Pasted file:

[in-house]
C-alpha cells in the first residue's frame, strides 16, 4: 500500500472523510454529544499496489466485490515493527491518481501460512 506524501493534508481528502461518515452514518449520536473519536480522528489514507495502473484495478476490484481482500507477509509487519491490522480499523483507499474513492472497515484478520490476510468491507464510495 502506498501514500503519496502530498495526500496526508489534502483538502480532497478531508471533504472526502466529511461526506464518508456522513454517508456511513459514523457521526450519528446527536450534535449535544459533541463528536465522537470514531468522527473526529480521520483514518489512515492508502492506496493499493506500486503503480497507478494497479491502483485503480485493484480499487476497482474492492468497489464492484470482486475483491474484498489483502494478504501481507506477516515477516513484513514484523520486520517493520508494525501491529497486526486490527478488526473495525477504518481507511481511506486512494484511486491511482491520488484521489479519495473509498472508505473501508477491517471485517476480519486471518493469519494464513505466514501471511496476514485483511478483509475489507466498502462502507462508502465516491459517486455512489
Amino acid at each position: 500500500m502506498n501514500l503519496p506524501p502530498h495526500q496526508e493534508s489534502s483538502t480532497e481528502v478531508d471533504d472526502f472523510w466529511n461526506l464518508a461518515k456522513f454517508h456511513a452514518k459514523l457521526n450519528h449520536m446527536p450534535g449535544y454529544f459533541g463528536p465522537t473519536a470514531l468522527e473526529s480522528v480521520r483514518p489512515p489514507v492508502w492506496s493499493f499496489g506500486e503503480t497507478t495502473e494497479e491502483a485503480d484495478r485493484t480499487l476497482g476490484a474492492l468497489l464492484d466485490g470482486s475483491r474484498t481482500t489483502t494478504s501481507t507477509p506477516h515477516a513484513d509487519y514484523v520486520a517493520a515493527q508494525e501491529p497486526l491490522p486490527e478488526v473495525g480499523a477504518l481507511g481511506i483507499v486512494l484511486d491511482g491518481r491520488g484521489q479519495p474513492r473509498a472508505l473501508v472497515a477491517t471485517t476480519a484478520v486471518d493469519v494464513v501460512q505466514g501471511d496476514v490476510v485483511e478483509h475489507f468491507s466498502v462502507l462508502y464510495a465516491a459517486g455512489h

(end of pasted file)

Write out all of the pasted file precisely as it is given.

[in-house]
C-alpha cells in the first residue's frame, strides 16, 4: 500500500472523510454529544499496489466485490515493527491518481501460512 506524501493534508481528502461518515452514518449520536473519536480522528489514507495502473484495478476490484481482500507477509509487519491490522480499523483507499474513492472497515484478520490476510468491507464510495 502506498501514500503519496502530498495526500496526508489534502483538502480532497478531508471533504472526502466529511461526506464518508456522513454517508456511513459514523457521526450519528446527536450534535449535544459533541463528536465522537470514531468522527473526529480521520483514518489512515492508502492506496493499493506500486503503480497507478494497479491502483485503480485493484480499487476497482474492492468497489464492484470482486475483491474484498489483502494478504501481507506477516515477516513484513514484523520486520517493520508494525501491529497486526486490527478488526473495525477504518481507511481511506486512494484511486491511482491520488484521489479519495473509498472508505473501508477491517471485517476480519486471518493469519494464513505466514501471511496476514485483511478483509475489507466498502462502507462508502465516491459517486455512489
Amino acid at each position: 500500500m502506498n501514500l503519496p506524501p502530498h495526500q496526508e493534508s489534502s483538502t480532497e481528502v478531508d471533504d472526502f472523510w466529511n461526506l464518508a461518515k456522513f454517508h456511513a452514518k459514523l457521526n450519528h449520536m446527536p450534535g449535544y454529544f459533541g463528536p465522537t473519536a470514531l468522527e473526529s480522528v480521520r483514518p489512515p489514507v492508502w492506496s493499493f499496489g506500486e503503480t497507478t495502473e494497479e491502483a485503480d484495478r485493484t480499487l476497482g476490484a474492492l468497489l464492484d466485490g470482486s475483491r474484498t481482500t489483502t494478504s501481507t507477509p506477516h515477516a513484513d509487519y514484523v520486520a517493520a515493527q508494525e501491529p497486526l491490522p486490527e478488526v473495525g480499523a477504518l481507511g481511506i483507499v486512494l484511486d491511482g491518481r491520488g484521489q479519495p474513492r473509498a472508505l473501508v472497515a477491517t471485517t476480519a484478520v486471518d493469519v494464513v501460512q505466514g501471511d496476514v490476510v485483511e478483509h475489507f468491507s466498502v462502507l462508502y464510495a465516491a459517486g455512489h